The Department of Telecommunications (DoT) has received several objections regarding the domestic telecom equipment manufacturers and trade bodies over the past 10 days for changing the definition of locally sourced products, which qualify for public procurement, sources said.
In separate letters to Telecom Minister Ashwini Vaishnaw, the DoT, and the Department for Promotion of Industry and Internal Trade (DPIIT) Secretary, the Telecom Equipment Manufacturers Association of India (Tema) has said the DoT’s move to classify even imported telecom products as local for public procurement purposes was “retrograde” and would hurt the government’s ‘Make in India’ policy.
The move, Tema said in its letter to Vaishnaw, would permit 100 per cent import from China and other countries and make them eligible for public procurement preference “by simply assembling without even having 0.1 per cent of local components and without any emphasis on R&D, design development or IPR”.
On August 31, the DoT issued a list of 25 telecom products, such as satellite phones, optical fibre and cables, ethernet switches, and optical fibre, which it said would qualify as local products even if they used imported components for domestic manufacturing.
The new notification, which is in supersession of August 2018 notification, says some of the products, even if brought to India in completely knocked down stage would be considered local and be eligible to be used in works of public sector companies. The DoT’s move, executives said, would hurt local companies which had been “aggressively planning expansion” owing to Make in India and preference planned for domestic firms.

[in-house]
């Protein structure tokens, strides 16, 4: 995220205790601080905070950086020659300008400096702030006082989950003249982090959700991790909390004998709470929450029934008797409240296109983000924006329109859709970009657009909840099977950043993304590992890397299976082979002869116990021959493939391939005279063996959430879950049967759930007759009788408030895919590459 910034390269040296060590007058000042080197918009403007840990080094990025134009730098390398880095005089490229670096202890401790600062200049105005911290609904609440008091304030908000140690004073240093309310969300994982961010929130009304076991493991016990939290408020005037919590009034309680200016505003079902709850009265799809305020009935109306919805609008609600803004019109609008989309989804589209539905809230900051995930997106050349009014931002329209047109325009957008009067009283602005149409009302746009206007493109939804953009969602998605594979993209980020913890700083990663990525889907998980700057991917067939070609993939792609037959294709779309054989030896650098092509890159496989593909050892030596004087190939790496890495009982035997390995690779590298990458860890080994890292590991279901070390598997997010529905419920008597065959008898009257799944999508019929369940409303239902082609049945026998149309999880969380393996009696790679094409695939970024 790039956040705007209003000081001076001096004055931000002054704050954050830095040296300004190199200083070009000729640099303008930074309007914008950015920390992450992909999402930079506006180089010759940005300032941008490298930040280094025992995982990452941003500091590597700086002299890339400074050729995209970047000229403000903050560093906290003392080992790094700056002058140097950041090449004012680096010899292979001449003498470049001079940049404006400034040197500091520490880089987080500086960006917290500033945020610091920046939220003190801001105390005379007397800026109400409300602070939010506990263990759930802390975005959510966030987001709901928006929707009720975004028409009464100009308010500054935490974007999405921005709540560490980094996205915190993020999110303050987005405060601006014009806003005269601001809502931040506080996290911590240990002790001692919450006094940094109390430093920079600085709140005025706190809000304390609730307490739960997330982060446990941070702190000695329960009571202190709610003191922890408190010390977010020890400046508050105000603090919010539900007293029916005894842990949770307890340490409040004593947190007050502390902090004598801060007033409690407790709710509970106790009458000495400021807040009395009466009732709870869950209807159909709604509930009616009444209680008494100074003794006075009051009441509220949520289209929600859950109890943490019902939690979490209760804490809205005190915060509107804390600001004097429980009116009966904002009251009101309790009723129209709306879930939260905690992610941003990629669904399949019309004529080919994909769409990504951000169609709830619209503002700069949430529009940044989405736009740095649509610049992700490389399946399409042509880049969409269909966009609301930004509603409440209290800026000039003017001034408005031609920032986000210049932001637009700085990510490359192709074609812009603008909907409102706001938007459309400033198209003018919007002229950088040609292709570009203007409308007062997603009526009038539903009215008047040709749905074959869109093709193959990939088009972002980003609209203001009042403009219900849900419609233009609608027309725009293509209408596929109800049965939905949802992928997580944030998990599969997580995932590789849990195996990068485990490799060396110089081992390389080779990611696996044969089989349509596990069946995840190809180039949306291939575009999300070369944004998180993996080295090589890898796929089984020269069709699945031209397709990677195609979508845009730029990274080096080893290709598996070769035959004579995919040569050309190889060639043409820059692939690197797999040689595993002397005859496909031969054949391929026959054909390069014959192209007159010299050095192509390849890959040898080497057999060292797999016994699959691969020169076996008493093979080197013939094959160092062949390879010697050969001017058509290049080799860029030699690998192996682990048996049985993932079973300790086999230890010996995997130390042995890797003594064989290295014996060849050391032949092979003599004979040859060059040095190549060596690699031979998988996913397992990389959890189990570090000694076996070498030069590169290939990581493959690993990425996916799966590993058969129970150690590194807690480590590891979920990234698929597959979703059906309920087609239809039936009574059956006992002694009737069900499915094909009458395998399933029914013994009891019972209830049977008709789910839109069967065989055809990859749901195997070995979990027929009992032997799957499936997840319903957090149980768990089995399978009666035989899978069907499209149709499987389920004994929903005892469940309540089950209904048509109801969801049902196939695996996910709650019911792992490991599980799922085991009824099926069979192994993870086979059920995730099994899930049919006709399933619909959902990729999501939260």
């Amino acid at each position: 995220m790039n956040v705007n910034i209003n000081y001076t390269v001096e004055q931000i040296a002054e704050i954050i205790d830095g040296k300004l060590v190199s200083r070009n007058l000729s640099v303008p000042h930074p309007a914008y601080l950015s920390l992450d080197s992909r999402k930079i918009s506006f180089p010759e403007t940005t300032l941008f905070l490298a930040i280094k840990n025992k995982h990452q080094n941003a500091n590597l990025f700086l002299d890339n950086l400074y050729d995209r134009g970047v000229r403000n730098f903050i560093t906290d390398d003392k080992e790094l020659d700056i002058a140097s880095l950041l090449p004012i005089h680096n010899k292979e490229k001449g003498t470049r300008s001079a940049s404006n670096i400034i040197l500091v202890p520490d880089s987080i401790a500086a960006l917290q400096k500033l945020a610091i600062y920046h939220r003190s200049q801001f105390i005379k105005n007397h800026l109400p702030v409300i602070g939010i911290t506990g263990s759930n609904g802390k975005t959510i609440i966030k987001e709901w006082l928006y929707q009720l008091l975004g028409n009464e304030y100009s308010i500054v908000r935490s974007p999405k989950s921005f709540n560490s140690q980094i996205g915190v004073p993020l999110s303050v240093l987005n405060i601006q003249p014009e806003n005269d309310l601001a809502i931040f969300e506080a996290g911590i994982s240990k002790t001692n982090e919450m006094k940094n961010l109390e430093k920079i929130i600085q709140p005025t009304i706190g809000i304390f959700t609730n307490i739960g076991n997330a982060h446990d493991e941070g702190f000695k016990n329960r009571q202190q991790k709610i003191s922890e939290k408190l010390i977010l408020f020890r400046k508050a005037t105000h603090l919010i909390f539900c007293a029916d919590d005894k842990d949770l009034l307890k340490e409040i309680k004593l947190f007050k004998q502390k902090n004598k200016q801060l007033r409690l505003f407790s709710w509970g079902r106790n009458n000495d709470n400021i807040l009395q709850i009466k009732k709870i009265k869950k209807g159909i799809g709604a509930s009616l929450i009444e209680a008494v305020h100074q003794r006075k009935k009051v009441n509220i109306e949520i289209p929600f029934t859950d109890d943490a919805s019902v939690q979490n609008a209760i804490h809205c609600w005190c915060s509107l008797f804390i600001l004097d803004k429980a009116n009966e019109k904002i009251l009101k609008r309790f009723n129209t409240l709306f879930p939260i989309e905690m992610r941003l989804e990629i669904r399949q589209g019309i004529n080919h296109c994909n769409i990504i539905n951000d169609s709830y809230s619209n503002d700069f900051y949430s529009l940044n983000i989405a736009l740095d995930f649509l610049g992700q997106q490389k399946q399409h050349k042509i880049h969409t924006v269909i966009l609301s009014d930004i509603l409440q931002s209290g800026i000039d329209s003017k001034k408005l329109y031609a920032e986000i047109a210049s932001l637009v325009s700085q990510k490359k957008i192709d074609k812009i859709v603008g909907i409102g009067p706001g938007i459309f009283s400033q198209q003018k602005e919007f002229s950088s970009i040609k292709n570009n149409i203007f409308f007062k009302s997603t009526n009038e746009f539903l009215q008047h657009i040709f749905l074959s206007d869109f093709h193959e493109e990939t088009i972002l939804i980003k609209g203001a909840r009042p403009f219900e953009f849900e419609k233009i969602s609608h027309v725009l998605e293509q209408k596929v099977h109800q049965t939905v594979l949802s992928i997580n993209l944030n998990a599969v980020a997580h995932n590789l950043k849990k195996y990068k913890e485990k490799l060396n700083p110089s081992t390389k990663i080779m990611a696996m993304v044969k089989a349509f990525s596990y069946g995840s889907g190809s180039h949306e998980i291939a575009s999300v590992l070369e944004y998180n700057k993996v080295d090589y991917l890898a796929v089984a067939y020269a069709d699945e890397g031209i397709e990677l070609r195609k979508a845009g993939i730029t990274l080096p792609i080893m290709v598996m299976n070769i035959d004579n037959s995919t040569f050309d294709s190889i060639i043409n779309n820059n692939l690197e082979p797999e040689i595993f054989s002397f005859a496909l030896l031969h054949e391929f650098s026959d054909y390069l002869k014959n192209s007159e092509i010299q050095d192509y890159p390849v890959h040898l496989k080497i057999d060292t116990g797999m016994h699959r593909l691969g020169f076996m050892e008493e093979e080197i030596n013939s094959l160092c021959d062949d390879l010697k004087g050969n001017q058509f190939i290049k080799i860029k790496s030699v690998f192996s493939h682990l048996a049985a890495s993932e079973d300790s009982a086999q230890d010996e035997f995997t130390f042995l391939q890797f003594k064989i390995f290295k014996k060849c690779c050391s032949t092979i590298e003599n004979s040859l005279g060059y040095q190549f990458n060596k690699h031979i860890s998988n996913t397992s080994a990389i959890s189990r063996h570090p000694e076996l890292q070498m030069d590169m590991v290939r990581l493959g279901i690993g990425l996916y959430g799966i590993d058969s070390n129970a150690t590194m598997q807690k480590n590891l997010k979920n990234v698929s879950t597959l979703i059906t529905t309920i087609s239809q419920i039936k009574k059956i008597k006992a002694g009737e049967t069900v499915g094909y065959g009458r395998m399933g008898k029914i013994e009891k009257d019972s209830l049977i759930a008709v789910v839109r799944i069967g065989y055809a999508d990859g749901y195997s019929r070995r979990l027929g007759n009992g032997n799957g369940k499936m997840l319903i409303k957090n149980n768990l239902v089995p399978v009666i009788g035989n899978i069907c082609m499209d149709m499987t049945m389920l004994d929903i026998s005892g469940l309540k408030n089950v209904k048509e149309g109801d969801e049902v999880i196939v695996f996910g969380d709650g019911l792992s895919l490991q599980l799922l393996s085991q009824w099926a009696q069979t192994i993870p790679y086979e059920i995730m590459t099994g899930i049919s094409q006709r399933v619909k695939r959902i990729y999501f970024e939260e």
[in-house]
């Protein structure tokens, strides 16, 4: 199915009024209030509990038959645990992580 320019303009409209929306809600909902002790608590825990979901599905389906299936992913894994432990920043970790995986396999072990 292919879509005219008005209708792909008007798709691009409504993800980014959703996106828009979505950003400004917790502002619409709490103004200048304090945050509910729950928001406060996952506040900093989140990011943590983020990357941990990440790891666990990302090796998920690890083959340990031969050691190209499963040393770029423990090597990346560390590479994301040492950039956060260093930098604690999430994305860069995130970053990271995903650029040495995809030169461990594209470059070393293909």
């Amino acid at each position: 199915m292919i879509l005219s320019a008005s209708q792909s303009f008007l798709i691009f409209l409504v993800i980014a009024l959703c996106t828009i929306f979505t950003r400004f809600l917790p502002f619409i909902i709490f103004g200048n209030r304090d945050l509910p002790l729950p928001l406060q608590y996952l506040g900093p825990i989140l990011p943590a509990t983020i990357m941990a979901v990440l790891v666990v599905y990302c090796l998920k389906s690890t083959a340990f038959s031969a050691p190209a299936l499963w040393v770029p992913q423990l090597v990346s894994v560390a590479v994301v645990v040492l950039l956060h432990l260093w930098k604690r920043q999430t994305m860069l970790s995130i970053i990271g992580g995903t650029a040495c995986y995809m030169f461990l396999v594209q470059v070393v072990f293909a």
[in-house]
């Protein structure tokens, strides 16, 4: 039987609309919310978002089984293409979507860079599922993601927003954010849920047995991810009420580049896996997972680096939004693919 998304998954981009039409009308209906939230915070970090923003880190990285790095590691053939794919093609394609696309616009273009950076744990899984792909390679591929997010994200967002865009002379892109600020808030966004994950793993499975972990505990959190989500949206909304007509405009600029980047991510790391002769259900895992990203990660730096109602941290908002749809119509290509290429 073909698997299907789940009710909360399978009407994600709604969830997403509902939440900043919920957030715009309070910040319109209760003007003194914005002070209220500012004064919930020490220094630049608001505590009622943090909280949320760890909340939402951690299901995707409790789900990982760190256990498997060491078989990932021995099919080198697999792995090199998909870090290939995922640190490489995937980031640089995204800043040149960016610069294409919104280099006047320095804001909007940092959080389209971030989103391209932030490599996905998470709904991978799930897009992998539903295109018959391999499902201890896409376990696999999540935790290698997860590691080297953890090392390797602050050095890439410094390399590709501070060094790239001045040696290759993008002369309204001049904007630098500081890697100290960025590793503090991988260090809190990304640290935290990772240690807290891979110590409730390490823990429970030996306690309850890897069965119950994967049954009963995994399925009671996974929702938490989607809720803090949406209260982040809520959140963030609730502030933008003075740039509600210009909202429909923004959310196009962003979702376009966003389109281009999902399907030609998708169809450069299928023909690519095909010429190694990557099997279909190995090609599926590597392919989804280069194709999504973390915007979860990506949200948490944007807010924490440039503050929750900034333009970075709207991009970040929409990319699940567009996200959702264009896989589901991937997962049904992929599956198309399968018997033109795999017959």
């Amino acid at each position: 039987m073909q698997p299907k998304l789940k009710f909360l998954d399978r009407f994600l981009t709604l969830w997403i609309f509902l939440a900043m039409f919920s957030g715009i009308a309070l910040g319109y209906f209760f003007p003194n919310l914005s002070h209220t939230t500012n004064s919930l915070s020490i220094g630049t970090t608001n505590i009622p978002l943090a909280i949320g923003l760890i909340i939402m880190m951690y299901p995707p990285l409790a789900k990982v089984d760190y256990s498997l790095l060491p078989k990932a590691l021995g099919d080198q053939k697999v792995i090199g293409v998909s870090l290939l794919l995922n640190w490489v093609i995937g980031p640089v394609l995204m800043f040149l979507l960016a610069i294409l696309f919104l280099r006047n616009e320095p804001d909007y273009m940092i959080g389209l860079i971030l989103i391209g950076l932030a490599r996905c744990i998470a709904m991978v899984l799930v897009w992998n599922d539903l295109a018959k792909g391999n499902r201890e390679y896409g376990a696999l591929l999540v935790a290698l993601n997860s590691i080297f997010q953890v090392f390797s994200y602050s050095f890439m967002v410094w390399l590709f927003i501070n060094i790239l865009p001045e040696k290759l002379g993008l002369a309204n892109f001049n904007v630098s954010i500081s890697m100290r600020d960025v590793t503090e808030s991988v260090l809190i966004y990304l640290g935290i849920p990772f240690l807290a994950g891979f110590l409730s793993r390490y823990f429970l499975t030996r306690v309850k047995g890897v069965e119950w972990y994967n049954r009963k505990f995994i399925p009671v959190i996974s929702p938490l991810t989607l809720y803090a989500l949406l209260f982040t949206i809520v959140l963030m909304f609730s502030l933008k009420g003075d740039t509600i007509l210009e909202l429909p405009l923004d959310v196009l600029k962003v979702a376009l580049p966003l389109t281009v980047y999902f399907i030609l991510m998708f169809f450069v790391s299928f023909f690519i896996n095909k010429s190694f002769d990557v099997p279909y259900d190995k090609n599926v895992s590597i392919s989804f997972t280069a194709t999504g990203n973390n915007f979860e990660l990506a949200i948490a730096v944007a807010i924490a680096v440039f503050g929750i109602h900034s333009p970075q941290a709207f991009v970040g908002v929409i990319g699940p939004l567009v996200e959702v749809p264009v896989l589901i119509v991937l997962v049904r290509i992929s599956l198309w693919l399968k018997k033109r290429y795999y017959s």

“These products and services are now not required to comply with the Telecommunication Engineering Center (TEC)’s general and interface requirements. It pits the likes of Nokia, Cisco, and Ericsson against small domestic companies, who have spent so much time and energy for R&D and design so that their products meet Indian TEC standards,” a telecom equipment maker said.
Industry executives have also questioned the rationale behind the decision, asking how the DoT decided that the domestic capacity and capability of these products disappeared since 2018, when the initial notification was issued.
“There were 63 products which were brought in the list after due consultation from all trade bodies, domestic and foreign companies. This time the list has been brought down to 25, without any consultation from us,” another industry executive said.
The Telecom Equipment and Services Export Promotion Council (Tepc), which also has government nominated members, has also written to the DoT Secretary, arguing the policy would encourage “multi-national companies” to “inflate the prices of the imported parts, components to achieve the requisite level of ‘local contents’ of their telecom products”.